- Category: Volume 88 (Fall 2016 - Spring 2017)
- Published: 13 October 2016
- Written by JAMILAH MCMILLAN | MANAGING/NEWS EDITOR
The annual Founder’s Day Convocation was held in commemoration of the 50th anniversary of Dr. Martin Luther King, Jr.’s visit to Monmouth College in 1966. The ceremony was located in the OceanFirst Bank Center on Wednesday, Oct. 5.
On the day of the ceremony, nearly 300 faculty and administrators flocked toward the Center in a rainbow of academic regalia, along with students and other members of the University community.
Created in 1983 on the University’s 50th anniversary from a junior college to an established institution of higher education, Founder’s Day is an annual celebration of the University’s founding in 1933.
Three decades after Monmouth College opened its doors, King was invited to speak by the Black Student Union in their annual lecture series. Just 18 months before he was assassinated, King stood in front of a packed audience in Boylan Gymnasium on Oct. 6, 1966. To the audience he said, “It seems to me that if a nation can spend that much money on a war in Vietnam and it can spend $20 billion to put a man on the moon, it can spend billions of dollars to place God’s children on their own two feet here on earth.”
This year’s convocation address was delivered by Reverend Gilbert Caldwell, who marched alongside King and was an activist in the Civil Rights Movement.
Caldwell’s Founder’s Day address came after a number of speeches and opend with a harmonious rendition of “God Bless America” by the University’s Chamber and Concert Choruses under the direction of David Tripold, a professor of music and theater arts.
University President Paul R. Brown, Ph.D. officiated the start of the convocation with a welcome speech. Before beginning, he called for a moment of silence to recognize the recent loss of Jules L. Plangere, a long standing benefactor and friend of the University.
Brown went on to address the sea of faculty members in attendance. “As we gather today it is important to reaffirm our strong commitment to personalized education, and personal development. We celebrate the scholarship of our faculty, and their essential role in the success of our educational mission,” said Brown.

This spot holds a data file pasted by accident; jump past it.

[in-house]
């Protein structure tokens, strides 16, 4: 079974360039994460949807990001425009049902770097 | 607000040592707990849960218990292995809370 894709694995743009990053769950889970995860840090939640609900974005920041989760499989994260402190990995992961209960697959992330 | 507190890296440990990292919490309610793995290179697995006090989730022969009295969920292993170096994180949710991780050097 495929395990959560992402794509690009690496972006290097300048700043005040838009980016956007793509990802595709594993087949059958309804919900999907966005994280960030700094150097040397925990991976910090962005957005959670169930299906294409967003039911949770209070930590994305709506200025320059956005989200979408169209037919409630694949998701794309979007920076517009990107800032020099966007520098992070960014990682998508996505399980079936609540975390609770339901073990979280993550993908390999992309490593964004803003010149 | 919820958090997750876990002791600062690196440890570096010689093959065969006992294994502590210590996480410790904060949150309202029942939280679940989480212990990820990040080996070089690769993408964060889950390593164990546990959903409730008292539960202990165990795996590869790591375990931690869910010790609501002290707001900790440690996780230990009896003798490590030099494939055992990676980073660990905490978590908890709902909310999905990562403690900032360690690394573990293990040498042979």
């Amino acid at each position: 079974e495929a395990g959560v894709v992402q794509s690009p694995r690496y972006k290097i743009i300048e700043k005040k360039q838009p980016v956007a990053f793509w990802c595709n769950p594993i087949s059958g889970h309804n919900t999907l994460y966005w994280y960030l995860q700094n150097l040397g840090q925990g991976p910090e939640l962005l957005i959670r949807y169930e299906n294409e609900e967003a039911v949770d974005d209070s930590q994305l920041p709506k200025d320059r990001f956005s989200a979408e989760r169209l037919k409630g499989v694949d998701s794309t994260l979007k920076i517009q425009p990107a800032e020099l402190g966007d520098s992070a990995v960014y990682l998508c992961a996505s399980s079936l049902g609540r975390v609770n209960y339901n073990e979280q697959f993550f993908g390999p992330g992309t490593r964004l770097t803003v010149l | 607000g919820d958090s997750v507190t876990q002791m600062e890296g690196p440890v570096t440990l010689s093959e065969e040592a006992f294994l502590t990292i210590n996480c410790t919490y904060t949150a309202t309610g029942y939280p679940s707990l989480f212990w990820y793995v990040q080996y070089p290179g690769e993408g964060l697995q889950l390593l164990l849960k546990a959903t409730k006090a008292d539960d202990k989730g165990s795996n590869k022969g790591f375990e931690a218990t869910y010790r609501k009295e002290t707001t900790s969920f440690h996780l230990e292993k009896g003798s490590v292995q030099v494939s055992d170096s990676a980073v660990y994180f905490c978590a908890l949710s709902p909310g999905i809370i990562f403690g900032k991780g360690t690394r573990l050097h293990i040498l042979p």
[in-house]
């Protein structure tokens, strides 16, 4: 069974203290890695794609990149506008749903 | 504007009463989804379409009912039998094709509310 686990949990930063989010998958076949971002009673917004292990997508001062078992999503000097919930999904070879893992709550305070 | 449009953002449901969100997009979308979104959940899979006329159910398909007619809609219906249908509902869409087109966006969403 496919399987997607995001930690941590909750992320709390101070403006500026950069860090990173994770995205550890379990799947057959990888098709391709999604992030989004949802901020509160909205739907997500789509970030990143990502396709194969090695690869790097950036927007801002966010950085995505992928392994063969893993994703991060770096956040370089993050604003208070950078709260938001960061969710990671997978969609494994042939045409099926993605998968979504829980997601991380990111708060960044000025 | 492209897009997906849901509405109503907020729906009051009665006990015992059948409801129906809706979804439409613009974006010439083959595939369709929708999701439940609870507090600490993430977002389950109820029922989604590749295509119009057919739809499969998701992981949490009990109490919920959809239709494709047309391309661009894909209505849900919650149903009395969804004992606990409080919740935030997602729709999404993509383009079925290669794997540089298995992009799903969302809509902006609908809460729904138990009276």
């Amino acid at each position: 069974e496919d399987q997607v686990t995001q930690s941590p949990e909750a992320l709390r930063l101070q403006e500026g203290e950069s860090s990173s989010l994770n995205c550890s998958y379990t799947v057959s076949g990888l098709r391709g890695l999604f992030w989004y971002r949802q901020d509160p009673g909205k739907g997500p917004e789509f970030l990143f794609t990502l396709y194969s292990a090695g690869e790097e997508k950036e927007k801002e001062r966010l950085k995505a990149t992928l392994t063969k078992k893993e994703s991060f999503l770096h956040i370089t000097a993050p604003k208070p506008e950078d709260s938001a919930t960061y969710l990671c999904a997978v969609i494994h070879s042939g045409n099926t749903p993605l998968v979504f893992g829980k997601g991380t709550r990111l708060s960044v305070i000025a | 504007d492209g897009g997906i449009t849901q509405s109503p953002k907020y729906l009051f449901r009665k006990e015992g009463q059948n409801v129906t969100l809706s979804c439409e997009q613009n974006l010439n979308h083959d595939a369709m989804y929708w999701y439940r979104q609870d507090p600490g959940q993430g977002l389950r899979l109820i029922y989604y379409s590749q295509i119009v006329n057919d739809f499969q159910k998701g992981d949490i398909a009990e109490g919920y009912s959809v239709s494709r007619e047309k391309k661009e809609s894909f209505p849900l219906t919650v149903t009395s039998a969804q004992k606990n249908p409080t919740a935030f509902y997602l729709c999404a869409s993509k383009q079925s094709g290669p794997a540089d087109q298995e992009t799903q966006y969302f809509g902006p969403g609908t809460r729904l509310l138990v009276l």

“Just as in 1933 the passion and dedication of all faculty remains the first and foremost ingredient to providing an education that will open new pathways for intellectual development, and new doors to post-graduate success. Our faculty are at the core of this enterprise,” Brown added.
Henry Mercer III, Chair of the Board of Trustees, preceded Brown and gave a speech that painted the historical context behind King’s visit. “Many momentous and important milestones happened during the past 83 years, so it is the theme of today’s celebration which takes us back to the year 1966 when one of Monmouth’s most historical events took place right here. The student union in its annual culture lecture series chose as its first speaker that year, Dr. Martin Luther King, Jr.,” said Mercer.
“The social climate in our country was divisive. Not only in the struggle for equality and civil rights but also in the unrest of an increasingly unpopular Vietnam War. It was in this climate that a 37 year old Dr. King, having just two years before been awarded the Nobel Peace Prize, came to speak to an almost entirely all white audience, not all of whom were receptive to his ideals,” Mercer continued.